Poetry thread


#1

Sitting here with a copy of The Rattle Bag which is apparently ‘a big deal’ in poetry anthology circles (eds. Seamis Heaney & Ted Hughes). It’s in alphabetical order by title of poem, so totally disordered in a very good way.

I’d forgotten how much I like poetry—what are some of your favourites? Any good poets about? Anybody here to give poetry a good kick up the ass? Any of YOU dabble in writing?

Here’s the one that made me want to start a thread:

Could mortal lip divine
The undeveloped Freight
Of a delivered syllable
’Twould crumble with the weight.

(Emily Dickinson)


#2

I never got poetry till we read Edwin Morgan at school and then it all started to make sense


#3

I really like Mary Oliver lately! Her poems are about nature and she makes everything sound lovely, even a dog eating a dead deer


#4

A little while ago I happened across Neruda, who reignited my passion for poetry. Very idiosyncratic, totally sublime. Love it when you make these oversights and they give you a bit more mileage out of things.

Holderlin, William Carlos Williams, Lorca, Rimbaud, Sylvia Plath, and Dylan Thomas are my favourites.

Celan’s pretty interesting - very elliptical and enigmatic, but obviously marked by his family’s history with concentration camps.


#5

Sounds excellent—will investigate


#6

I like ted hughes but he was a bad man. All the men are bad men. :expressionless:


#7

I don’t really have a clue about modern poetry - nothing feels very important about it. Not sure why that is, so if there’s anyone who will change my mind, go ahead and apprise this ignorant fool!


#8

I like Ryokan, a hermit monk from eighteenth century Japan who lived alone in the woods and wrote Zen poetry celebrating nature. My kind of guy.

A cold night - sitting alone in my empty room
Filled only with incense smoke.
Outside, a bamboo grove of a hundred trees;
On the bed, several volumes of poetry.
The moon shines through the top of the window
And the entire neighbourhood is still except the cry of insects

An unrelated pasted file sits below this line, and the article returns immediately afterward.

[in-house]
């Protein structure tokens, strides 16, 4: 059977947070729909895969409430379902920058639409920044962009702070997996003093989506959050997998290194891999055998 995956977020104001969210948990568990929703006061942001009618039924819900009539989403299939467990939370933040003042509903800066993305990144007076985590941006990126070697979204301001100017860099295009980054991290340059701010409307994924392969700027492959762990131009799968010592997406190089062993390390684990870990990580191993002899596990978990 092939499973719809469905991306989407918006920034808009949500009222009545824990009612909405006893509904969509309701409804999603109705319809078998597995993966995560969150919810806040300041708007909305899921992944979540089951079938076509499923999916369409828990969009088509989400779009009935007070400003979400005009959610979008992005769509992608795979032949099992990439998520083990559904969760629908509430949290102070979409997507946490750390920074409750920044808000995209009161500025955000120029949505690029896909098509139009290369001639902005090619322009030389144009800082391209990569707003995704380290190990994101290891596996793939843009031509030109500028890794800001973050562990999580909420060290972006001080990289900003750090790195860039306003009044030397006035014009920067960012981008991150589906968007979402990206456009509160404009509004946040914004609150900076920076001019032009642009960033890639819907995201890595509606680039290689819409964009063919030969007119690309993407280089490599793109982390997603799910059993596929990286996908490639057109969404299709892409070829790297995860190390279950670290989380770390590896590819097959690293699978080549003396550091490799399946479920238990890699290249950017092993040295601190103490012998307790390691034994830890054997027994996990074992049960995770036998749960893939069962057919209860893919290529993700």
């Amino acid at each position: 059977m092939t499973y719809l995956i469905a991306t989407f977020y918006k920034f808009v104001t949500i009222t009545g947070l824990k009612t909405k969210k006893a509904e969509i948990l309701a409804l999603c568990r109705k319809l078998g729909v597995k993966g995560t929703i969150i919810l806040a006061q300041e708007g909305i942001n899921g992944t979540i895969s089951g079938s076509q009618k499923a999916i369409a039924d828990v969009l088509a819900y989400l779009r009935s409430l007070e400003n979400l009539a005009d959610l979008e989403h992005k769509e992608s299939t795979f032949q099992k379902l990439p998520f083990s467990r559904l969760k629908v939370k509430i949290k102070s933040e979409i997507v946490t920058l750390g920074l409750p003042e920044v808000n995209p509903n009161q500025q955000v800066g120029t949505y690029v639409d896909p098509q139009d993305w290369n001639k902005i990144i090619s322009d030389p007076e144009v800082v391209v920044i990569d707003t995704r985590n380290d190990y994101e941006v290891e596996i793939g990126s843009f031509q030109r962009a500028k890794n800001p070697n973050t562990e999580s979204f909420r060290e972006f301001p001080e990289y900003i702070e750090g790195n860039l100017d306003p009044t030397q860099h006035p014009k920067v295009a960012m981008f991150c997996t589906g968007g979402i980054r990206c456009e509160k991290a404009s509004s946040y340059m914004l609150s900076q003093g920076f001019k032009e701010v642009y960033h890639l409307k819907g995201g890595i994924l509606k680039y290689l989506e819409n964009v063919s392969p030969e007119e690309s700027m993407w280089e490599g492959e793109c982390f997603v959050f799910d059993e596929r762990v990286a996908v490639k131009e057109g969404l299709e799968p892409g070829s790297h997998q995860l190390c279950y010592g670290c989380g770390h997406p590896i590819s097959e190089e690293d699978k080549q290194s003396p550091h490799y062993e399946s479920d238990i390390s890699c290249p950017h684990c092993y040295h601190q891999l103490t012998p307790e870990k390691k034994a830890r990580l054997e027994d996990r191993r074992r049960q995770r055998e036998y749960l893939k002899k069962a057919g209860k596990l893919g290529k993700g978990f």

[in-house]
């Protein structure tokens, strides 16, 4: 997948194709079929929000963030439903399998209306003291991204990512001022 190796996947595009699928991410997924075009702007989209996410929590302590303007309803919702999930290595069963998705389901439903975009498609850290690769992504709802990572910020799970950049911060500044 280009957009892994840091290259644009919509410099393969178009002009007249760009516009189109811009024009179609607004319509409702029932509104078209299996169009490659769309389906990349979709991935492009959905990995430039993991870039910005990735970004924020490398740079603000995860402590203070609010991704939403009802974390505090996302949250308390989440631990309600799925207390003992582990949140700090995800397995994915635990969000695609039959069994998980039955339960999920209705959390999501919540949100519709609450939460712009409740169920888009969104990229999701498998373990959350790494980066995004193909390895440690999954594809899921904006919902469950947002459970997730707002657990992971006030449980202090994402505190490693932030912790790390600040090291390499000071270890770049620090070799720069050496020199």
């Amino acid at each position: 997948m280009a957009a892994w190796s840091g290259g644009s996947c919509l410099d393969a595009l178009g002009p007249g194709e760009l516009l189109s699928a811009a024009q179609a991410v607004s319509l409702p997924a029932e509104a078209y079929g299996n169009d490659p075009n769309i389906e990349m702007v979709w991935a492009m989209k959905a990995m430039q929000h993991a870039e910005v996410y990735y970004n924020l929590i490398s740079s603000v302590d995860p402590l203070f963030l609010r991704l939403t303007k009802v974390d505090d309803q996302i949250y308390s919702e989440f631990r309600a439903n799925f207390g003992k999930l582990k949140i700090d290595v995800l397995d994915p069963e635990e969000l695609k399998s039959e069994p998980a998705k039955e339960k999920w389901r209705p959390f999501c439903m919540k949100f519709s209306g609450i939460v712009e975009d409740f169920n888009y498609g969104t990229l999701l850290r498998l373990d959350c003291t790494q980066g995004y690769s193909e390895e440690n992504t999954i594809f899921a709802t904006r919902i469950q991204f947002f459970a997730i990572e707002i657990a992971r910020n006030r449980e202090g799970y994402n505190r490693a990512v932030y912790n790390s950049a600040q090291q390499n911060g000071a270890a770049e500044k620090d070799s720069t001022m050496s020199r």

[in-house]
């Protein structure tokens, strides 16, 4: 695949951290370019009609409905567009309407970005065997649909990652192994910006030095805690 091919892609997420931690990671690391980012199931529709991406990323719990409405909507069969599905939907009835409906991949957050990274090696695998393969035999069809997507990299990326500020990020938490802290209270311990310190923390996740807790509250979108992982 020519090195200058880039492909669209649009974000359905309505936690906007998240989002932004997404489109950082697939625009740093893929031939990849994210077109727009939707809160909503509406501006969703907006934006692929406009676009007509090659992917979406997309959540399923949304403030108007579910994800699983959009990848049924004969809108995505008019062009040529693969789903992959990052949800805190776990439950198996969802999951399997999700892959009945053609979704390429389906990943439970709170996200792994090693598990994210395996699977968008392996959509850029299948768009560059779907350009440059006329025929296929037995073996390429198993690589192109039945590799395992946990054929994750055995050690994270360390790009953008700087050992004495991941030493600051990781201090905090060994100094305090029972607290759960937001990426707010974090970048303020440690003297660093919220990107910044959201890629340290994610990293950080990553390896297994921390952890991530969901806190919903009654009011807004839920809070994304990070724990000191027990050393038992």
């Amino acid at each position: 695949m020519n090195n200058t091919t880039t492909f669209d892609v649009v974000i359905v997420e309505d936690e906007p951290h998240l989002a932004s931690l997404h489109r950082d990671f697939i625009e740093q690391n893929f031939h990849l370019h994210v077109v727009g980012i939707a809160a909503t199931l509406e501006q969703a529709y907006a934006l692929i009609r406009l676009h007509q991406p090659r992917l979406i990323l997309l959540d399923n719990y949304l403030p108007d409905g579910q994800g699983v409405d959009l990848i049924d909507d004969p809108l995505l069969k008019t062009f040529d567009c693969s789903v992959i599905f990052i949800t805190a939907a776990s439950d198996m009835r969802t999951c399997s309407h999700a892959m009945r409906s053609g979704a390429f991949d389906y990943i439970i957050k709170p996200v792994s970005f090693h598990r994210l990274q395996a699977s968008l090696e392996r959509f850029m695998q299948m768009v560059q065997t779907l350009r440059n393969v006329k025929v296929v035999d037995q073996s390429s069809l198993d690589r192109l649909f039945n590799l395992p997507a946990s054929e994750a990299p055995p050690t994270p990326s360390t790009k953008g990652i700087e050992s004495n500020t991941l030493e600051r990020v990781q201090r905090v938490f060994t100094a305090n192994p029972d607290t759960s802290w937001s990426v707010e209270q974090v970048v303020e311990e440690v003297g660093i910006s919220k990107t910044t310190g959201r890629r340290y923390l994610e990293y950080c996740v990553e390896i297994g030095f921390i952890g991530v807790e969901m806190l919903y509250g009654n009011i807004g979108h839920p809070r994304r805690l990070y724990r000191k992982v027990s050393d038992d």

Looking at this scene, limitless emotion
But not one word.


#9

I have part of an Emily Dickinson poem on my wall
Stevie Smith was good too & also did mint pictures with hers.

Don’t really know anything though. ordered a kindle and when it arrives I’m gonna buy some poetry stuff


#10

Big fan of Ryokan. Read a lot of the poems in One Robe, One Bowl (I think it’s called) on a meditation retreat a while back. Great guy.


#11

I’m trying to understand Gerard Manley Hopkins at the moment and completely failing. Don’t know enough about religion, I think that’s the problem


#12

I taught him at Nat 5 this year - first time I’d read his stuff and I really like him.


#13

Just try and enjoy how musical and rhythmic he is then! Can’t say I’m too keen either though. Main deal with him (to be reductive) was the tension between his faith and his homosexuality.


#14

One Robe, One Bowl is the one I have. I picked it up on a whim in a charity shop a few years ago, and it turned out I really, really, liked it.


#15

just reading up on this dude, on a hunch?

talks good game. can’t wait to read some of his actual poetry.


#16

Warsan Shire is well worth checking out.


#17

Never really read him, but all the poems by the Beats about him are pretty cool, so I should probably get to it too!


#18

“What is happening to me, allowing for lies and exaggerations which I try to avoid, goes into my poems. I don’t think my experiences are clarified or made beautiful for myself or anyone else, they are just there in whatever form I can find them. . .My formal “stance” is found at the crossroads where what I know and can’t get meets what is left of that I know and can bear without hatred. . . It may be that poetry makes life’s nebulous events tangible to me and restores their detail; or conversely that poetry brings forth the intangible quality of incidents which are all too concrete and circumstantial. Or each on specific occasions, or both all the time.

this me

really though, this is what I have aimed for whenever I’ve been writing poetry, lyrics, w/e. his articulations about his work are very relatable.

influenced by William Carlos Williams, too?


#19

Yeah, I think our sense of reality suffers a deadening effect through overexposure and art kind of restores us to it - scrapes away the calluses by mirroring while being heightened to a certain intensity. And I know some of the Beats had WCW as a mentor-type figure so it’s entirely possible!